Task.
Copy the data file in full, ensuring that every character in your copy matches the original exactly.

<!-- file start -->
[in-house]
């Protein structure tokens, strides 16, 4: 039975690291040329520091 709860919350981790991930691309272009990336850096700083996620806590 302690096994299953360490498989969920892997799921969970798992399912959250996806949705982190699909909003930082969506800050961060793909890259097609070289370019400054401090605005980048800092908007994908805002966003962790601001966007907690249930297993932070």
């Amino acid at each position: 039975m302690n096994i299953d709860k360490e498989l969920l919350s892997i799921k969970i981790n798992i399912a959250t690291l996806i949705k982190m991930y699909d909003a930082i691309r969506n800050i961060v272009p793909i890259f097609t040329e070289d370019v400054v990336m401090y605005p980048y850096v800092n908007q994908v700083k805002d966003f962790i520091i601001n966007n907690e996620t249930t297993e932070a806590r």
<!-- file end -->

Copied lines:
[in-house]
């Protein structure tokens, strides 16, 4: 039975690291040329520091 709860919350981790991930691309272009990336850096700083996620806590 302690096994299953360490498989969920892997799921969970798992399912959250996806949705982190699909909003930082969506800050961060793909890259097609070289370019400054401090605005980048800092908007994908805002966003962790601001966007907690249930297993932070």
């Amino acid at each position: 039975m302690n096994i299953d709860k360490e498989l969920l919350s892997i799921k969970i981790n798992i399912a959250t690291l996806i949705k982190m991930y699909d909003a930082i691309r969506n800050i961060v272009p793909i890259f097609t040329e070289d370019v400054v990336m401090y605005p980048y850096v800092n908007q994908v700083k805002d966003f962790i520091i601001n966007n907690e996620t249930t297993e932070a806590r």